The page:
California Superintendent of Public Instruction

The outsider candidate for California Superintendent of Public Instruction, Lance Christensen, told the Globe Wednesday, “everything that touches education curriculum comes from the Superintendent’s office,” as the Superintendent sits on the California Board of Education.

Christensen, a father of five said:

“As education policy continues to spiral to things inconsistent with community values and parents’ desires, they realized recourse was not coming from their school boards. No one else was going to stand up and save their kids.”

“So in the year of the parent, people are stepping up to fight for kids and bring sanity back to schools,” Christensen said. “I personally endorse anyone running for school board who supports parents rights and school choice.”

“And it is going to be at the local level that we take our schools back, and I am going to be the voice of that movement,” Christensen added. “Having a massive bully pulpit for parents’ rights is a once-in-a-lifetime opportunity.”

The rights of parents

“This year, the rights of parents are on the ballot like never before,” Assemblyman Kevin Kiley (R-Granite Bay) says on his endorsements page of school board races. Kiley recently announced he was supporting and endorsing outstanding pro-parent, pro-student candidates running for school board throughout California, and says he will continue to do so.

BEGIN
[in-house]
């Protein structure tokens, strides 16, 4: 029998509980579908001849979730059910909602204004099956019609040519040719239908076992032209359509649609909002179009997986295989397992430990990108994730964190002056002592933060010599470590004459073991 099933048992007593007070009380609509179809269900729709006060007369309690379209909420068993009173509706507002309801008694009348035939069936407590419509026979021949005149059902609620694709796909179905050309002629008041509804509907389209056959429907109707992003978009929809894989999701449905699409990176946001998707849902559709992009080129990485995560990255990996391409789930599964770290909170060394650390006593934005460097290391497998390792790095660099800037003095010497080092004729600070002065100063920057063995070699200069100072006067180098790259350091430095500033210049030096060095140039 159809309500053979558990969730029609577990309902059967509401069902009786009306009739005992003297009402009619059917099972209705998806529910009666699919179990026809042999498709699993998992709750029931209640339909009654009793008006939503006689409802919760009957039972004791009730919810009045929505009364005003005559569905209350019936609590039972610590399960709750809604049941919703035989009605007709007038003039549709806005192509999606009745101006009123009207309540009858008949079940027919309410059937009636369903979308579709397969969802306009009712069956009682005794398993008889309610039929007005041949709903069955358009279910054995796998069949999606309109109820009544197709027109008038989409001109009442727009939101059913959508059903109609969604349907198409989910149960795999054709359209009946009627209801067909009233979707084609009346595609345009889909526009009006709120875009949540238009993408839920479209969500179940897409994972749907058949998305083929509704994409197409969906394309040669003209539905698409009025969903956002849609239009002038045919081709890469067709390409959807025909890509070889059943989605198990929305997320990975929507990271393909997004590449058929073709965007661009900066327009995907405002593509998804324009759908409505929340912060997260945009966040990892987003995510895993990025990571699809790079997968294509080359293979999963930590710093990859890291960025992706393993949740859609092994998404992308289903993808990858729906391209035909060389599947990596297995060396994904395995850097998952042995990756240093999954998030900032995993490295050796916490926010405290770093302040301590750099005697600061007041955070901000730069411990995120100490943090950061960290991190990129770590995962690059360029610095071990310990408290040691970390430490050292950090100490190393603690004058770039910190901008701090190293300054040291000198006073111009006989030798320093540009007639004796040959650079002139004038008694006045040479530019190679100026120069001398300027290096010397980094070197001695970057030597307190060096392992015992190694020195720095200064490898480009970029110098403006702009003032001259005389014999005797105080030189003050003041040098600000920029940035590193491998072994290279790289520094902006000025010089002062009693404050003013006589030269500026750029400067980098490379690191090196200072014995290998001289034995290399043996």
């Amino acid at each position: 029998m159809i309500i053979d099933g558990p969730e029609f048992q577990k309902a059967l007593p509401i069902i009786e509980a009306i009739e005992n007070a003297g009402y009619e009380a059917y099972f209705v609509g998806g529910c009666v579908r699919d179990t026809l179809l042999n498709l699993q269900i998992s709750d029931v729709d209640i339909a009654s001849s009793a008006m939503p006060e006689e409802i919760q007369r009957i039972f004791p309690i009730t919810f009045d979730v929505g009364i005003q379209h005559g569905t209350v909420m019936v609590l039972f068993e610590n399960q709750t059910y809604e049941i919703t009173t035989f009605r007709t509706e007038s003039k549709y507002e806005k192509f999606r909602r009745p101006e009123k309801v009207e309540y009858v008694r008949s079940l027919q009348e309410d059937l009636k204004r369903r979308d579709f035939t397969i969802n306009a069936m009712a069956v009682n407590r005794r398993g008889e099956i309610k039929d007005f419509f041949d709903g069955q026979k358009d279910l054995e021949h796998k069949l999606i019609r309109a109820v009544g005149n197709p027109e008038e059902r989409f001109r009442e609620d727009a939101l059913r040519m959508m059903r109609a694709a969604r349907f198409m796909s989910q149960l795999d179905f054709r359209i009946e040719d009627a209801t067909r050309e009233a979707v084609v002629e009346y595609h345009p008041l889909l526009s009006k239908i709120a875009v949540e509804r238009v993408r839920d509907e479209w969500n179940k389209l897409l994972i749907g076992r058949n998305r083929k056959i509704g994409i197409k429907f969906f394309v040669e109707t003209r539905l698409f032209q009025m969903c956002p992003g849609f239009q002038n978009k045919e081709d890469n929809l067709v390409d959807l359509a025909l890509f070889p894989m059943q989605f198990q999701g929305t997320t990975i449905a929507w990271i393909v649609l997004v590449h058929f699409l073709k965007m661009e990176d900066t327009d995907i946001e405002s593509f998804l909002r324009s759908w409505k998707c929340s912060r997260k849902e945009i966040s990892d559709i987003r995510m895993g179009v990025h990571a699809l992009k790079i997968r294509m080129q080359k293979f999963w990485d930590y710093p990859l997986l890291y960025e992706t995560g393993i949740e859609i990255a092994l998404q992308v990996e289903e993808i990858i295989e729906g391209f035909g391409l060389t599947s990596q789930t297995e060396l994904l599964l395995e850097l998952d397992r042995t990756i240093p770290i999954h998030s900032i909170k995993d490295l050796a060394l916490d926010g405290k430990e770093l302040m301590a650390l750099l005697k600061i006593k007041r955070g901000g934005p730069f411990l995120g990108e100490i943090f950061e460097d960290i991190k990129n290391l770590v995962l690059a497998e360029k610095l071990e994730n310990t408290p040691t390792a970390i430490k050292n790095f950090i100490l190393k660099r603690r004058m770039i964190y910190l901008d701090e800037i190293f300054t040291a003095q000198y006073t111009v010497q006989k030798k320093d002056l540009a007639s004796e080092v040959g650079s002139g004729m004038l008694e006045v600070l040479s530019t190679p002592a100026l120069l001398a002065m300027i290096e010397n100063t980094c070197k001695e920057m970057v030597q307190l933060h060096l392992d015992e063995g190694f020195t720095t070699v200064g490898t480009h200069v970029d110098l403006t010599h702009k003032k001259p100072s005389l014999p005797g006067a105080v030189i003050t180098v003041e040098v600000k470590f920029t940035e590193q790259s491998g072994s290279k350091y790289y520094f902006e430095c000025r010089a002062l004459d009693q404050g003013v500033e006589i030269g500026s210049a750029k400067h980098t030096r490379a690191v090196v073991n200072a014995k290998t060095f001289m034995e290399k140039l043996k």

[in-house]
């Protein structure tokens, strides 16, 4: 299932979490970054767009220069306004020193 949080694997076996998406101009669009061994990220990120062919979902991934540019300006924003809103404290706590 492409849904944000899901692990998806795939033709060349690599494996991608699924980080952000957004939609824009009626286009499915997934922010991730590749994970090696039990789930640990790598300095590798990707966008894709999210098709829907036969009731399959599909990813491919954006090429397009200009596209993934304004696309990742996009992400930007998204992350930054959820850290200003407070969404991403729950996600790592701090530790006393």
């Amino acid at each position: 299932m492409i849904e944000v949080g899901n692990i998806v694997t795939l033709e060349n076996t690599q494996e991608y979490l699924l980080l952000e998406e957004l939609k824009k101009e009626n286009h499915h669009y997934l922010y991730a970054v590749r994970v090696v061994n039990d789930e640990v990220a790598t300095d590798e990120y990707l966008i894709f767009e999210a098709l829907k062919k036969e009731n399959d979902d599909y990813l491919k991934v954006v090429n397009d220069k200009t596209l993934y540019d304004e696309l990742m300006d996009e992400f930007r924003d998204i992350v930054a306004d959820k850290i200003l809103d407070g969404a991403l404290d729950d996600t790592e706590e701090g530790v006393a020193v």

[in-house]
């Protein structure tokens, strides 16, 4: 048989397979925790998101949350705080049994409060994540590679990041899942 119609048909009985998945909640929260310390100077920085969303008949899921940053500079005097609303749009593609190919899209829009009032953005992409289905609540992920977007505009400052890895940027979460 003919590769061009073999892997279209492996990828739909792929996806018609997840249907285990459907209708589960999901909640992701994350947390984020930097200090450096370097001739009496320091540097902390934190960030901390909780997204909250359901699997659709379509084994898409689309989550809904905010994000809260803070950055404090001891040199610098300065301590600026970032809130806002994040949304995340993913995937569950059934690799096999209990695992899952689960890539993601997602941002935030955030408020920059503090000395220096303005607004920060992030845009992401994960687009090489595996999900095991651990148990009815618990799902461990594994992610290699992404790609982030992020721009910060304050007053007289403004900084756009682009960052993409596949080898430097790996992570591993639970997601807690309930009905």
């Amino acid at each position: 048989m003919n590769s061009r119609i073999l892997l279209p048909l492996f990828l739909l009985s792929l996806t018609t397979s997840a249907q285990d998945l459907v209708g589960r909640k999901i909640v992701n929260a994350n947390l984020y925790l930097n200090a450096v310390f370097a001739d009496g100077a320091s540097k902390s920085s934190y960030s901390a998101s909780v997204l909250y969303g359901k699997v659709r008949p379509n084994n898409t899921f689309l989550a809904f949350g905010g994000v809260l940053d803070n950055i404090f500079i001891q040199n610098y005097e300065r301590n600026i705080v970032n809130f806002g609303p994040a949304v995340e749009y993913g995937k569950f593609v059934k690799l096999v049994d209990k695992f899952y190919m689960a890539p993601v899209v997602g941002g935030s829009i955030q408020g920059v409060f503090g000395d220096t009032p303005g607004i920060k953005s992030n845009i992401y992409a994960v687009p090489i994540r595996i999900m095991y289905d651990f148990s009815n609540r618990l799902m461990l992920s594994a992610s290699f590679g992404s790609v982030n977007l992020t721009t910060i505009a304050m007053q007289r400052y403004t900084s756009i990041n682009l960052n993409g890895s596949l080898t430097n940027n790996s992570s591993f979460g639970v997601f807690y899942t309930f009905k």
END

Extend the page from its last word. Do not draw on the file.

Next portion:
Kiley’s initial endorsements grew into his “Champions for Kids” directory, which is available on his website.

“The role of school boards has never been more important, and in the upcoming election we have an opportunity to set education in California on a new course,” Assemblyman Kiley said. “I’m proud to be supporting several hundred pro-parent, pro-student candidates for school board throughout our state.”

This catastrophic learning loss

Shawn Steel, California’s committeeman for the Republican National Committee, recently wrote an op ed at the Globeexposing the UTLA, the L.A. teachers’ union, which “strongly opposed standardized tests during the COVID-19 pandemic. That testing data could have sounded the alarm on the catastrophic learning loss caused by remote learning,” Steel said. “At every turn, UTLA aggressively blocked plans to reopen schools. In March 2021, 91 percent of UTLA members opposed reopening schools and remained in distance learning programs that were causing kids to fall behind.”